NESHOF Announces Class of 2014

October 30, 2014

PROVIDENCE, R.I. – The New England Soccer Hall of Fame, which has recognized the region’s best players, coaches, referees, executives, and builders since 1978, announced its 2014 class of inductees today.

The class of 2014 includes former Boston Astros owner/executive John Bertos, longtime RISA and LASA defender Matteo Giarrusso, former ASL and LASA striker Mark Gilchrist, Ludlow coaching legend John Kurty, former Revolution assistant coach and England International Paul Mariner, former University of Rhode Island star Dan McCrudden, and U.S. Soccer Federation Manager of Identification and Training Dr. Herb Silva.

The 2014 class will be honored during the Hall’s 37th Annual Induction Ceremony on Sunday, November 23, 2014 at the Ramada Seekonk in Seekonk, Mass. Doors will open at 12:30pm, and the ceremony will start at 1:00pm.

Information about the induction dinner, which is open to the public, is available at nesoccerhall.com or by contacting Chairman of the Board Joseph Sousa at soccerjbsousa@yahoo.com. ***Due to limited seating, guests are strongly encouraged to purchase their tickets in advance. ***

John Bertos was among the sport’s biggest backers during the 1960s and 1970s, establishing the Astros franchise in 1966. His big picture thinking allowed the Astros to become one of the most recognizable and successful teams in New England during a time of renewed interest in the beautiful game throughout the country. Although the Astros’ base of operations moved from city to city, Bertos’ passion for promoting the sport never wavered. In 1972, Bertos brokered a deal with Santos of Brazil to bring Pele to the region for an exhibition at Boston University. He organized friendlies between his Astros and foreign sides such as Benfica, Aberdeen and Hakoah on a regular basis, attracting crowds of 10,000+ during a time in which the sport was largely overlooked by the local media.

Matteo Giarrusso emigrated to the U.S. from Italy in 1966, and went on to star for a number of teams in Southeastern New England. In 1977, he was named to the New England College Conference Soccer Team in during his sophomore season at Rhode Island College. From there, he went on to play for legendary R.I.-based Giovanni XXIII, where he earned team MVP honors in 1980. During the rest of the decade, he played for East Providence Sports, Fox Point Portuguese Sports, Providence Italians, and Warwick United. In addition to his playing career, he coached his alma mater’s women’s team from 1980-83, and served as board member of Warwick Soccer Association from 1993-2010.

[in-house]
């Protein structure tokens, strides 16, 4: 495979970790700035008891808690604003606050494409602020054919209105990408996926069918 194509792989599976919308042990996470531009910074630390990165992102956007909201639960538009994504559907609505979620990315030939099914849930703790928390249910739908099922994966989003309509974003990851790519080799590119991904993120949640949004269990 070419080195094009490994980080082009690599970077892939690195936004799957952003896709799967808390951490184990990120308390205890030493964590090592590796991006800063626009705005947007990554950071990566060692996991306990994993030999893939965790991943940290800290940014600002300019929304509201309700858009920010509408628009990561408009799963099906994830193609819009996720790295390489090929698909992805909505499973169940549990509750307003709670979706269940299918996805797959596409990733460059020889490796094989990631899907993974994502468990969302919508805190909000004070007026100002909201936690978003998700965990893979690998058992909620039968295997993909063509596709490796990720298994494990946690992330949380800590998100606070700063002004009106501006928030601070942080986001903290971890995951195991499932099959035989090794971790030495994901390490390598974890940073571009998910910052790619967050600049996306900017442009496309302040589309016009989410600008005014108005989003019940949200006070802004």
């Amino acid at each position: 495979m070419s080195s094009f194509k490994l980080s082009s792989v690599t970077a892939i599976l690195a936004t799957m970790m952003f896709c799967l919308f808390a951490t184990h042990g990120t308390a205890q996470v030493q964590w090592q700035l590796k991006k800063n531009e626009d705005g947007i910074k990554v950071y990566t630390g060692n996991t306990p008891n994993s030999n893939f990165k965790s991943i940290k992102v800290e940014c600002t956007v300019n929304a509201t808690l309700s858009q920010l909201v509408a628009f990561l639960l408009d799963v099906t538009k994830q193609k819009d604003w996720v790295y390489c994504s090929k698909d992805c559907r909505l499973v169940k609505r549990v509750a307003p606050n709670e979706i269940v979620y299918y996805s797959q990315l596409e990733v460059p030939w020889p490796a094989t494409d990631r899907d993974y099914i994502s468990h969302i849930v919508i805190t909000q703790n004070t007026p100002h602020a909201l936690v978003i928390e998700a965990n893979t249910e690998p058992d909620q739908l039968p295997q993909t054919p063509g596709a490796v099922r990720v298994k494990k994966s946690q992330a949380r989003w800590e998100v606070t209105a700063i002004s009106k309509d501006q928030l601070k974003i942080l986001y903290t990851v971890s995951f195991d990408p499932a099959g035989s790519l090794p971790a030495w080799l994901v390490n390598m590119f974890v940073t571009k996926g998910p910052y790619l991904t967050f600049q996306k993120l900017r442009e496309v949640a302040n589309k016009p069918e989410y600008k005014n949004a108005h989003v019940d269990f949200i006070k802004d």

Mark Gilchrist played under legendary coach Sir Alex Ferguson while at St. Mirren (Scottish Premier League) during the late-1970s and early-1980s. Gilchrist moved on to Clyde FC, where he played under coach Craig Brown from 1980-82. He returned to the U.S. in 1983 to play for the New England Sharks, and from there, enjoyed a successful seven year career in the LASA league, one of the premier semi-pro leagues in the country during the 80s. After his playing career concluded, he took over as varsity boy soccer coach at Scituate High School from 1992-2003. He currently coaches the Smithfield High School boys soccer team, as well as the Rhode Island Strikers U-12s.

John Kurty was a legendary soccer coach, first with the Ludlow public schools and later at Westfield State College. Kurty was soccer coach at Ludlow High School, where he had a record of 150 wins, 19 losses and 19 ties over 10 years. His team won three consecutive state titles. After leading Ludlow High School to years of success, he assumed the coaching post at Westfield State College in 1966. He compiled a record of 153 wins, 36 losses and 13 ties. At the time of his retirement, his winning percentage of .790 was the highest on record for New England colleges and universities. He also coached volleyball and was an assistant coach for the baseball team, according to the college. Kurty was elected into the Westfield State Athletic Hall of Fame for his career at the college as soccer coach, and also named to the Ludlow High School Sports Hall of Fame, both as a player and as a coach, in 2007. He died in 2012.

Paul Mariner, who served as Revolution assistant coach during the club’s three straight MLS Cup appearances (2005-07), is remembered by world soccer fans as one of the top center forwards in English football in the late-1970s and early-1980s. He earned 35 international caps playing for his country, and led the England attack in the 1982 FIFA World Cup. After starting his professional club career with Plymouth Argyle, Mariner scored 97 goals in eight seasons for Ipswich Town from 1976-84, before playing three seasons with Arsenal FC in London and finishing his English Leagues career with Portsmouth. He helped Ipswich Town win the 1978 FA Cup and 1981 UEFA Cup. Now retired from coaching, Mariner is a regular analyst and contributor to ESPN’s daily soccer program, ESPN FC.

Dan McCrudden attended the University of Rhode Island, where he played on the soccer team from 1974 to 1977. He led the team in scoring all four seasons and was a 1977 Honorable Mention (third team) All American. In 1978, the Chicago Sting selected McCrudden in the first round (16th overall) of the North American Soccer League college draft. He played one season with the Sting, and another five seasons in the American Soccer League where he was a 1980 All-Star. In 1998, he was inducted into the URI Rams Hall of Fame.

Dr. Herb Silva is the Manager of Identification and Training for the United States Soccer Federation. He began his soccer referee career in the 1970s and quickly rose to officiating in the old North American Soccer League. He has a long history of officiating Division One Adult leagues in St. Louis, at the Adult Region II tournaments, and the Adult Cup Finals. After retiring as an active referee, Herb often was appointed as an instructor or assessor of the referees at Adult Division Regional and National events. He also had a long career as an indoor referee. He started as a referee in the Major Indoor Soccer League (MISL), the league that succeeded the NASL as a national professional soccer league. With the MISL he became the Director of Officials. He also participated in other indoor leagues such as the WISL and CISL. In 1996, Herb became the Director of Officials for Major League Soccer. In that role he was responsible for the training and assignment of officials in the new professional outdoor league.